Harappan Civilization – Origin and Extent


In 1827 Charles Masson, a rather colourful character was the first recorded European to visit Harappa on his way to the Punjab after deserting the army of the British East India Company. Four years later, another soldier and explorer Sir Alexander Burnes visited Harappa after mapping the Indus River. The activities and reports of these early explorers eventually came to
the attention of Sir Alexander Cunningham the first director of the Archaeological Survey of India. He visited the site twice, once in 1853 and later in 1856. However by the time of his second visit much damage had been done from the removal of bricks used to build the bed for the Lahore-Multan railway in what is now Pakistan. He concluded that the material was related to the ruins of nearby 7th Century AD Buddhist Temples. Some minor excavation followed with some pottery, carved shell and a seal depicting either a one horned bovine animal, or the side-profile (Marshall 1931: 68) of a more probable two-horned animal with only one horn showing- one of the so-called unicorn seals. No more work was carried out until the early 1920s. The
first real indications that there was a civilisation rivalling that of Ancient Mesopotamia and Egypt came during trial excavations during which Sir John Marshall, the second director general appointed R.Sahni at Harappa in 1921 and at Mohenjo-daro- D. R. Bhandarkar in
1911 followed later by R.D.Banerjee in 1922 (Possehl 1999: 47-62). Later excavations have shown that this culture encompassed many other rivers and extended to a wide area over what are now modern North Western India and Eastern Pakistan. Satellite imaging (BBC, 2002)
has also revealed previously thought mythical Saraswati River flowed along side of some the settlements of this culture. Its mature, developed period lasted for only about 500 years between c. 2400 - 1900 BC.
Later the culture became known as the Harappan Civilisation in order to de-emphasise what early archaeologist thought was a civilization solely geographically linked to the Indus River and also to remove the false assumption that the Indus Valley Civilisation was a superior, non-Indian culture. Today, the terms “Indus Valley Civilisation” or “Harappan Civilisation” are interchangeable and largely free of imperialist or anti-imperialist sentiment.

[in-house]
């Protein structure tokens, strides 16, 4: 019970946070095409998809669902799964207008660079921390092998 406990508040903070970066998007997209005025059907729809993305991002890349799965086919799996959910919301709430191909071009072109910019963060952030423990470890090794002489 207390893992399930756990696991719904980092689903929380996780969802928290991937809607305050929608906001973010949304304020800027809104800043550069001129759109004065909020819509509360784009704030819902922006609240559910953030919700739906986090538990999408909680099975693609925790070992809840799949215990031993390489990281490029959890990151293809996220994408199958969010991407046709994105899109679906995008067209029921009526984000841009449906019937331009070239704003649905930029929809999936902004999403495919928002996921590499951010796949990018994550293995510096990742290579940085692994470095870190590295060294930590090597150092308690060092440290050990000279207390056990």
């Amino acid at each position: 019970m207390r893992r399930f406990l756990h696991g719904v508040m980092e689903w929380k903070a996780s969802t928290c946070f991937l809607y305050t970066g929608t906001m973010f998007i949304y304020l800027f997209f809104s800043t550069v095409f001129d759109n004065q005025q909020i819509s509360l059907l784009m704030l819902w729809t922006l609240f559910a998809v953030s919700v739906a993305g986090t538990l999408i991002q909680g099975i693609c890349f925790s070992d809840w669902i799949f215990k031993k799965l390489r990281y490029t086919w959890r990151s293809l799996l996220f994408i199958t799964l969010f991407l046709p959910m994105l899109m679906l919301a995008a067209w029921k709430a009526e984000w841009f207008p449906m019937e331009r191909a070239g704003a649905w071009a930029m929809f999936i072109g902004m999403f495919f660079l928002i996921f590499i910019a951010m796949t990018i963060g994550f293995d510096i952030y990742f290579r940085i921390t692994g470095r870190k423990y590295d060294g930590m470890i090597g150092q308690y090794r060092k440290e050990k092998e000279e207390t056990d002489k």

The whole period of Harappan civilization is in fact divided into three phases:
(i) Early Harappan phase (3500 BC–2600 BC) – it was marked by some town-planning
in the form of mud structures, elementary trade, arts and crafts, etc.,
(ii) Mature Harappan phase (2600 BC–1900 BC) – it was the period in which we notice welldeveloped
towns with burnt brick structures, inland and foreign trade, crafts of various
types, etc., and
(iii) Late Harappan phase (1900 BC–1400 BC) – it was the
phase of decline during which many cities were abandoned and the trade disappeared
leading to the gradual decay of the significant urban traits.
The Rise
The rise seems to have occurred for the most obvious of reasons- good farming land. Along with many small rivers, the huge Indus and  Saraswati rivers flowed through the land creating fertile alluvial plains from yearly silt deposition. There were also dense forests which along with smaller animals were also large enough to sustain elephants, water buffalo, rhinoceros, various deer species, pigs, humped cattle and tigers to predate on them. Along with this bountiful environment, however, the peoples of this region would have to contend with the yearly inundation/drought cycles; necessity being the mother of invention- they eventually did this by becoming experts in the control of water.
Geographical Extent
The archaeological excavations reveal that this culture was spread over a vast area which included not only the present day states of India such as Rajasthan, Punjab, Haryana, Gujarat, Maharashtra, Western Uttar Pradesh but also Pakistan and some parts of Afghanistan. Some important sites of this civilization are: Manda in Jammu and Kashmir; Shortughai in Afghanistan; Harappa in Western Punjab (Pakistan); Mohenjodaro and Chanhudaro in Sind; Kalibangan in Rajasthan; Lothal and Dholavira in Gujarat; Banawali and Rakhigarhi in Haryana; Daimabad in Maharashtra while Sutkagendor on the Makran Coast (near Pakistan-Iran border) is the western most site of the Harappan civilization and Alamgirpur in western Uttar Pradesh marks its eastern most limit. The location of settlements suggests that the Harappa, Kalibangan (On R Ghaggar- Hakra generally associated with the lost river Saraswati), Mohenjodaro axis was the heartland of this civilization and most of the settlements are located in this region. This area had certain uniform features in terms of the soil type, climate and subsistence pattern. The land was flat and depended on the monsoons and the Himalayan rivers for the supply of water. Besides the urban settlements of the Harappans, there were many sites inhabited by the primitive communities consisting of stone-age hunter-gatherers or pastoral

Sunday, 23rd Feb 2014, 09:26:41 AM

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Very nice article sir...it is very helpful in understanding
Aug 03, 2017 08:51 AM